For artistes, there are many routes to the top in the Nigerian music industry. You can choose to explore multiple ways to go about your business and get the best results to aid your career. But the most trodden and trusted path is to A) Hit the studio. B) Create an original song. C) Promote the song. D) Shoot a video and promote E) Make covers of popular singles to increase in popularity.
That has been the tested and trusted way of the industry, because it works, continues to work, and will work for years to come. Perhaps until the game experiences a shift in marketing dynamics, only then will that change.
For Adekunle Gold though, he stands tall as one of those with a very unorthodox route to the top. He choose option E, and it worked like magic for him, after A failed. Adekunle’s foray into music was from an early age. At age 15, he wrote his first song. When he decided to go professional, hee formed a band calledThe Bridge with his best friend Seyikeyz. The duo released three songs; ‘No Sleeping on a Bicycle’, ‘Norm Breaker’ which featured Skales and a cover for John Legend’s ‘All of Me’.
These formed the ‘dues’ the singer had to pay to get his come-up. In the Nigerian music industry, an instant star has a minimum of 2 years to hustle professionally. Most times, it is more than that. Humblesmith who had his ‘Osinachi’ single rocking the airwaves this year, began his hustle in 2014 professionally, and has released six songs before he popped. Ycee has been releasing music since 2011, but got his fame in 2014.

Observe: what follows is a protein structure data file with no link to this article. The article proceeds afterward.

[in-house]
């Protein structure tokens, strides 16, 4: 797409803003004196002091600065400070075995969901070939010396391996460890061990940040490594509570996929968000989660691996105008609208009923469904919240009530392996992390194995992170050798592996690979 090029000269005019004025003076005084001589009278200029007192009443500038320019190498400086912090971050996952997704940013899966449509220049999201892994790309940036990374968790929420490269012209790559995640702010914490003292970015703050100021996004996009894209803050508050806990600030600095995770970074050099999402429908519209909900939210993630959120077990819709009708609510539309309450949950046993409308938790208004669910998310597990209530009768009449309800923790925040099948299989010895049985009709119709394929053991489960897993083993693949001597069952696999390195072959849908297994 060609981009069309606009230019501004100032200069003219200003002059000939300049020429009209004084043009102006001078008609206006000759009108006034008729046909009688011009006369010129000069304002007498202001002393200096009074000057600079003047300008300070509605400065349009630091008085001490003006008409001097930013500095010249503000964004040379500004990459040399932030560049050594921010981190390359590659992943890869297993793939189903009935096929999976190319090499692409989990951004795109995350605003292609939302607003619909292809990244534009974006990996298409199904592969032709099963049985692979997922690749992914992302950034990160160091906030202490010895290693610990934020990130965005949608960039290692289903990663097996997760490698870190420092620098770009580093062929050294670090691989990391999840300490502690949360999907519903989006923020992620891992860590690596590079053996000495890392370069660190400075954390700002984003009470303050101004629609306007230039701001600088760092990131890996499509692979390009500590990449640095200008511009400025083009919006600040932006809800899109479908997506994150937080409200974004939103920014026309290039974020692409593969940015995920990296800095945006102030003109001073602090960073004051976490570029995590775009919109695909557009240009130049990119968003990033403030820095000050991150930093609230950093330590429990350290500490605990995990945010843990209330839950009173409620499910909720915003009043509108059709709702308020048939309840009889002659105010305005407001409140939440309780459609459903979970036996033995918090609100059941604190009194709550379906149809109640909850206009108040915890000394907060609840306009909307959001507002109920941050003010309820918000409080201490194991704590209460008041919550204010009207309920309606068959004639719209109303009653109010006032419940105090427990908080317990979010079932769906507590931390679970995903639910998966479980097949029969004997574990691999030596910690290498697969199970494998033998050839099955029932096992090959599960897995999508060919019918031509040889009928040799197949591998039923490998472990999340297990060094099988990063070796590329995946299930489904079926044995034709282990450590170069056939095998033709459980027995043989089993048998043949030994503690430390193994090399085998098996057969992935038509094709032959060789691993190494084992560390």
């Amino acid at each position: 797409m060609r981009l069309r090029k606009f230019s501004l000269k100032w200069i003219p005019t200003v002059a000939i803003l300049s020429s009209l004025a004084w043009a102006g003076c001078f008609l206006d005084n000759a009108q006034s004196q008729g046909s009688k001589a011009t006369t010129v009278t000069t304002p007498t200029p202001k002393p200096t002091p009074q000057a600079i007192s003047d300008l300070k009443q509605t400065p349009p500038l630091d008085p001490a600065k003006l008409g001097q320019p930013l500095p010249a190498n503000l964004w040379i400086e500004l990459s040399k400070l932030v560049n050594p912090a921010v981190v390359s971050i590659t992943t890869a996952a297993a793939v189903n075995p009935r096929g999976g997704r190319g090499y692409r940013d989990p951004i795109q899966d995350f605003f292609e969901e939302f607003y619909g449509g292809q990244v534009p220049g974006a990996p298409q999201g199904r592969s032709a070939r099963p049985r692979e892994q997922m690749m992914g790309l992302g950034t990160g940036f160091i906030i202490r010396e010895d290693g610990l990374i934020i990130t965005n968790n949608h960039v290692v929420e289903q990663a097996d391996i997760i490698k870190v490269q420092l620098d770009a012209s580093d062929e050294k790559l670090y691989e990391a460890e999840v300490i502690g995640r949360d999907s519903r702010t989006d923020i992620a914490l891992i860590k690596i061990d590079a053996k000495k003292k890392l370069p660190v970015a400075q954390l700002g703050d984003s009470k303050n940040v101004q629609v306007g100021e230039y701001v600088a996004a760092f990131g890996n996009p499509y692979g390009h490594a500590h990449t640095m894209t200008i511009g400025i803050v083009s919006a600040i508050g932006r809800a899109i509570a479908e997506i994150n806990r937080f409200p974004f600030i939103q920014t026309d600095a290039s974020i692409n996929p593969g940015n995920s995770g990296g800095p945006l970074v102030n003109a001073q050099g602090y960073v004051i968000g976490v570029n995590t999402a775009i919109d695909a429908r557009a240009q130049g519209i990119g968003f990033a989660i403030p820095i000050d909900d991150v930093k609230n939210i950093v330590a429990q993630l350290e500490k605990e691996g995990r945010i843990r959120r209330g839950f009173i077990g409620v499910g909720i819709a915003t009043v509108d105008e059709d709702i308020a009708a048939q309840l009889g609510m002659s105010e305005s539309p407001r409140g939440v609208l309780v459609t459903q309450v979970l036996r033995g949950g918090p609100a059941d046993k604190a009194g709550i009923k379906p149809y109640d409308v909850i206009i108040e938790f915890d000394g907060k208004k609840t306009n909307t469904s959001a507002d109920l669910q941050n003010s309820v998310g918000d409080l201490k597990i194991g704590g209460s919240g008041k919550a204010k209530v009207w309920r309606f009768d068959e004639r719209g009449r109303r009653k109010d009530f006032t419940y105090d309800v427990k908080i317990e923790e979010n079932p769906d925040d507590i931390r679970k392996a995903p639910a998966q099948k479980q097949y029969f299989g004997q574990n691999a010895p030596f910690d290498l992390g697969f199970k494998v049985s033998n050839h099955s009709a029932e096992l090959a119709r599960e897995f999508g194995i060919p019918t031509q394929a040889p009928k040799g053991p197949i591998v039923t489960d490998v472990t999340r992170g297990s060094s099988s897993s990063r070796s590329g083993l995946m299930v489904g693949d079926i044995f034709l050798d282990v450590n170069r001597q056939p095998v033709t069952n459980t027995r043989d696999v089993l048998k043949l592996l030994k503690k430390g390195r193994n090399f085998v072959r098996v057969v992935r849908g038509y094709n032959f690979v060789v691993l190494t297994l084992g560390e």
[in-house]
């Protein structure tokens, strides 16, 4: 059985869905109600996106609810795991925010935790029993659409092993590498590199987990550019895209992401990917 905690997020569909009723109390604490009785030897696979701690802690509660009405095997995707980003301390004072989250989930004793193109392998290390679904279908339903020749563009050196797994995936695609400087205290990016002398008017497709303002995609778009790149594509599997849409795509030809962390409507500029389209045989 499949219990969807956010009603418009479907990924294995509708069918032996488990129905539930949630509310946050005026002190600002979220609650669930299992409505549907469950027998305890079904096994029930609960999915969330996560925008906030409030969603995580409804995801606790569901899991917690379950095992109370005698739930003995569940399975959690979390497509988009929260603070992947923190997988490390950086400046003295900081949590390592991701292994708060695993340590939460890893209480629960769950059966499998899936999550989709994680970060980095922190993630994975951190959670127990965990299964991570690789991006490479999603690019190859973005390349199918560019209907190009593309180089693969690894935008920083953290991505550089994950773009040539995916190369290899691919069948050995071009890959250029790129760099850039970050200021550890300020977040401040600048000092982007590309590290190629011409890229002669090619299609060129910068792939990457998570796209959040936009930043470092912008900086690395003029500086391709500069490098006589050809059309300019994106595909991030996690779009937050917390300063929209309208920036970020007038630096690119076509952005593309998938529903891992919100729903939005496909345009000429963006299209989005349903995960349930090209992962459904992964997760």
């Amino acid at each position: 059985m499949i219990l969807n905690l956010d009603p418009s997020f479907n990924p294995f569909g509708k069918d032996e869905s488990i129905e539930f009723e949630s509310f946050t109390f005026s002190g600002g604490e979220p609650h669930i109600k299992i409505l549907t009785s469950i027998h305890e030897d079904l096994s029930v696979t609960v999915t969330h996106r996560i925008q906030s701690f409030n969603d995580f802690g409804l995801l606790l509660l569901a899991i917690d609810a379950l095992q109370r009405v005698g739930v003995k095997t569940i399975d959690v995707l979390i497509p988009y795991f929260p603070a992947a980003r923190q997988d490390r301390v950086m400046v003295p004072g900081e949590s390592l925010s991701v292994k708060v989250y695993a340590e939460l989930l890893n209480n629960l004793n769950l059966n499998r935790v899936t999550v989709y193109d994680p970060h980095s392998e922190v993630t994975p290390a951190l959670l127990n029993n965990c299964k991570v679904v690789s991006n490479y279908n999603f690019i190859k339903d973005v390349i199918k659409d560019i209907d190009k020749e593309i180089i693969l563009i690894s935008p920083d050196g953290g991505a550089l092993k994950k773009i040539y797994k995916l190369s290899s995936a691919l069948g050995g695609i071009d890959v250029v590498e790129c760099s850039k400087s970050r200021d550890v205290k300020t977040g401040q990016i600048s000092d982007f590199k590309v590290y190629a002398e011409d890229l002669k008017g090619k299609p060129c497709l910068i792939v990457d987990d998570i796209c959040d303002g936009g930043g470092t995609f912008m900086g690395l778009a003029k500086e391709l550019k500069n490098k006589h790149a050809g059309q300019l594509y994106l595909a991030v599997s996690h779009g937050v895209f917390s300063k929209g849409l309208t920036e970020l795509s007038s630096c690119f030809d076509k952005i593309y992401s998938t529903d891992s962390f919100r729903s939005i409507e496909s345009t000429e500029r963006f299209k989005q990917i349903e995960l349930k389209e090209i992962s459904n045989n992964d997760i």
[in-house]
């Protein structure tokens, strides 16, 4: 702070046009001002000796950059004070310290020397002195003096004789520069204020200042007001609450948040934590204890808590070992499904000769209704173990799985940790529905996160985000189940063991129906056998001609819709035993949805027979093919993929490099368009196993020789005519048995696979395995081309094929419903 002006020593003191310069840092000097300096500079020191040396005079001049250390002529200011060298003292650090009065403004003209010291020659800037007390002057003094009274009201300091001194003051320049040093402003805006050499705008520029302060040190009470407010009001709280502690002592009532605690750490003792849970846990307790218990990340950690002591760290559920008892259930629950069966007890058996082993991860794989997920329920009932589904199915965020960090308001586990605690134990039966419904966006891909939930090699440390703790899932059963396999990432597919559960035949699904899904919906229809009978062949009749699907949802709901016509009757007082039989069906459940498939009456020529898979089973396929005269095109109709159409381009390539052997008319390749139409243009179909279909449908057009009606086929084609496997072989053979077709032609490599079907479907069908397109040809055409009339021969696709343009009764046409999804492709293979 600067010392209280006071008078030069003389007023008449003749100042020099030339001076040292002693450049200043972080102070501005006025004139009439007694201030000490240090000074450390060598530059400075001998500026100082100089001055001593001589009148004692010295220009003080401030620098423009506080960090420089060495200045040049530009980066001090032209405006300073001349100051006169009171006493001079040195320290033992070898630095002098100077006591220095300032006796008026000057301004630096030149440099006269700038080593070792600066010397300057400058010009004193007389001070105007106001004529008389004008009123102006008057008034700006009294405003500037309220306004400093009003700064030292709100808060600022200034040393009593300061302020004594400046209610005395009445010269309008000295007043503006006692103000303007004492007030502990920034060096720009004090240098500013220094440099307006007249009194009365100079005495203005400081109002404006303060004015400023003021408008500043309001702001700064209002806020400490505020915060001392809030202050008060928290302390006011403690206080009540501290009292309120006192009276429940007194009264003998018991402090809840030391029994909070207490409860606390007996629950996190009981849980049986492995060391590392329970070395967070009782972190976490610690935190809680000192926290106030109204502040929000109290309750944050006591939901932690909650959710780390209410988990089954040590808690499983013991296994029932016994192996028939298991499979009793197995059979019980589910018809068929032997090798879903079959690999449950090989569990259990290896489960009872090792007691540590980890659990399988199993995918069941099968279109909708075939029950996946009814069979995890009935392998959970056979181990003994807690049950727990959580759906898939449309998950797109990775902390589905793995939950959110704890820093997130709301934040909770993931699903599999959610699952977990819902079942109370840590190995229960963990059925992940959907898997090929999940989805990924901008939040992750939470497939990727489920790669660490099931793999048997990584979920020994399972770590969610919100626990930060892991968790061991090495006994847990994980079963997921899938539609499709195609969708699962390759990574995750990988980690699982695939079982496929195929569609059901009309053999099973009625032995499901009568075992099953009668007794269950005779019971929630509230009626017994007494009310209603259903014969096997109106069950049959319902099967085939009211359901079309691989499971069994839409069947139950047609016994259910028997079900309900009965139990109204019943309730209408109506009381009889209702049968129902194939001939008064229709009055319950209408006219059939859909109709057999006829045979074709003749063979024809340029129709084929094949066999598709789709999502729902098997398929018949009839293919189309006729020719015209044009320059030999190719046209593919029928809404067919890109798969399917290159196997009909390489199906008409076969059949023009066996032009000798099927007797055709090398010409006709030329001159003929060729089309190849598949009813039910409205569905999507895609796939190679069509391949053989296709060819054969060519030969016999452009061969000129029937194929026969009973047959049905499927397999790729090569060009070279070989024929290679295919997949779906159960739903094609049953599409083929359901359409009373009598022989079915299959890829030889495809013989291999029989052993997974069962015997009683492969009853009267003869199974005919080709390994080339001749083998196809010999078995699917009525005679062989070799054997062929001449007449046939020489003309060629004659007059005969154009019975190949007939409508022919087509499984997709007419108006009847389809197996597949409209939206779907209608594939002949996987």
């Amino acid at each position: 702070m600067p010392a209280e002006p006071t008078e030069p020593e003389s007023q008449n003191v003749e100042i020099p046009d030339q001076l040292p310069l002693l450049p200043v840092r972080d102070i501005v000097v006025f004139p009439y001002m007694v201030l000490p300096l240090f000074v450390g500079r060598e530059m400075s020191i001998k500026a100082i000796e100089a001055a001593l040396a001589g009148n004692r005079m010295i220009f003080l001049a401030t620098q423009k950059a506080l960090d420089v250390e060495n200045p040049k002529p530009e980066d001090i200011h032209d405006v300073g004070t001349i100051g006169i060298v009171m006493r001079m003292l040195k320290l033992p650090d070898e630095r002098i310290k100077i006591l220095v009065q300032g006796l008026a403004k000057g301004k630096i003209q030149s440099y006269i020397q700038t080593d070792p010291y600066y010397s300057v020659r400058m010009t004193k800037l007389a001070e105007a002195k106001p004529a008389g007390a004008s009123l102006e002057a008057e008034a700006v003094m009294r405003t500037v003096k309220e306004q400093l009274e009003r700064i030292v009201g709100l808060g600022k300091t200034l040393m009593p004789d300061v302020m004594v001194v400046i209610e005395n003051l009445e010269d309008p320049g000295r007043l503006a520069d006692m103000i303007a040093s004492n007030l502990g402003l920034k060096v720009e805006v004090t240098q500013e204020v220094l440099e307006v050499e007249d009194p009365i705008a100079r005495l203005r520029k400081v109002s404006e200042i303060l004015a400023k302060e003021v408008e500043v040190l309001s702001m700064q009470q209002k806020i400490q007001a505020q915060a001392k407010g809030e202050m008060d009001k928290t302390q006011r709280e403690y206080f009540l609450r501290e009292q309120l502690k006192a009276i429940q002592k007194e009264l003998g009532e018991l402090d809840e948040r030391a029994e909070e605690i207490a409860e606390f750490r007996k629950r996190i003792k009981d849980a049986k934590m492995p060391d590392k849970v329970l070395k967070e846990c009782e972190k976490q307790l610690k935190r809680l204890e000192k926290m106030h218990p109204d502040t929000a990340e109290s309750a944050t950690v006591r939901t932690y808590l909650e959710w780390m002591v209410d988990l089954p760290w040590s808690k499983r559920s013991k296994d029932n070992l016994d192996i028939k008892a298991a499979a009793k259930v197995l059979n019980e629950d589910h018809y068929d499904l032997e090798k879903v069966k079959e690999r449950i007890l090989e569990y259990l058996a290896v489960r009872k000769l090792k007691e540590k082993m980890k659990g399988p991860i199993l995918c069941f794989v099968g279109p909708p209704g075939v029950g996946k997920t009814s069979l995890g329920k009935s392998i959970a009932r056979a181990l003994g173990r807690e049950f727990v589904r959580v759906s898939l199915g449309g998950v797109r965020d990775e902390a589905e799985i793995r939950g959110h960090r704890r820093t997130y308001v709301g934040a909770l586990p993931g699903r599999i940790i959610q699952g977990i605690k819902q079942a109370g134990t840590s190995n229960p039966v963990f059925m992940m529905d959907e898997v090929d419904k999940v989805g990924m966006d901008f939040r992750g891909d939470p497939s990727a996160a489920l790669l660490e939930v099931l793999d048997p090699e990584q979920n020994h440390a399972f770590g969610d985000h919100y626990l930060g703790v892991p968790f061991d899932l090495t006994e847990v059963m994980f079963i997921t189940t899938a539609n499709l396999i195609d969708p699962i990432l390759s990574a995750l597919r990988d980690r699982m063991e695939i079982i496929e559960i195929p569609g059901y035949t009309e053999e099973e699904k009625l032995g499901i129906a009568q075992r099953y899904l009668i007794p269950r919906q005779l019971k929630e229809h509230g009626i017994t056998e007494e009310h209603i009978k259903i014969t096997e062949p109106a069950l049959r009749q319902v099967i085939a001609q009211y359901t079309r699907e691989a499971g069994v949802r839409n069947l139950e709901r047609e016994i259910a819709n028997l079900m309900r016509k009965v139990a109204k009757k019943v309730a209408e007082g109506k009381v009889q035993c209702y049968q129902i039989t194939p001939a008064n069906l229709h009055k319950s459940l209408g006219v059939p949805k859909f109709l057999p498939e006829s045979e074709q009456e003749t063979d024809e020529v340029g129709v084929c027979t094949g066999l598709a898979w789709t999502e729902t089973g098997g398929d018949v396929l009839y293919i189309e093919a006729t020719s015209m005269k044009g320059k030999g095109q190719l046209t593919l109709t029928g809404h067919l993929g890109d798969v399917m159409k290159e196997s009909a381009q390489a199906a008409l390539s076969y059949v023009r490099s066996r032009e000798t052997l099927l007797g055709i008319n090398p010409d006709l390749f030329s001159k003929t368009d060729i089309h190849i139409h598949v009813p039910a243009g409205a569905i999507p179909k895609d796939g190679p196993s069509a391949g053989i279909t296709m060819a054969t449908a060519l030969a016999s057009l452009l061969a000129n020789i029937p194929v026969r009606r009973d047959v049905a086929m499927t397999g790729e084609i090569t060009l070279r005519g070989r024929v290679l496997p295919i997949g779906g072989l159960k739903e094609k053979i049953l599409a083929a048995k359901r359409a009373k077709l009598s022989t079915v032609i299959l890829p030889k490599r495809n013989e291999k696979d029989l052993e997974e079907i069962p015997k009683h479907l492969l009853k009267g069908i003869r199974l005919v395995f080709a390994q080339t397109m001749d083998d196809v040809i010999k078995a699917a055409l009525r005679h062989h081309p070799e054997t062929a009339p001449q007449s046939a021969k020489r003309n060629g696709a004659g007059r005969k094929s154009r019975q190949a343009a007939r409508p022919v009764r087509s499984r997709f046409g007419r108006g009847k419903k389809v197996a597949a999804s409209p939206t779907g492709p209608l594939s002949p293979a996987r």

Adekunle Gold worked his way through the right channels, identified a sound, and released a debut single titled ‘Let It Stop’, a song about peace for the nation. That never became a hit song. The right channel did not pay instantly, but he kept at it, working his game and perfecting his art. What worked was option E: A beautiful rendition of One Direction’s ‘Story Of My Life’ which he titled ‘Sade’. ‘Sade’ is credited to be the propelling force of Adekunle Gold’s career.
Sade’ became the basis of all his work so far, the ground zero for his success. Covering a song in Nigeria is an art that is lost on many people, but occasionally happens. Wizkid covered Kiss Daniel’s ‘Good time’, Reekado Banks created a cover for Dice Ailes’ ‘Machinery’. Adele had the most cover of her ‘Hello’ smash hit from Nigeria. The same thing happened to Desiigner’s ‘Panda’.
For Adekunle Gold, that’s what worked for him, and has kept him in good position for all the good things that have become a part of his career. ‘Orente’, ‘Pick Up’, and ‘Ready’ are – in a manner of speaking – a result of it.
Today, he is celebrating the release of his debut album, a 16-track that contains the ‘Sade’, of course. While you get out and buy that album, listen and take in the fact that sometimes, things work out from the unorthodox ways.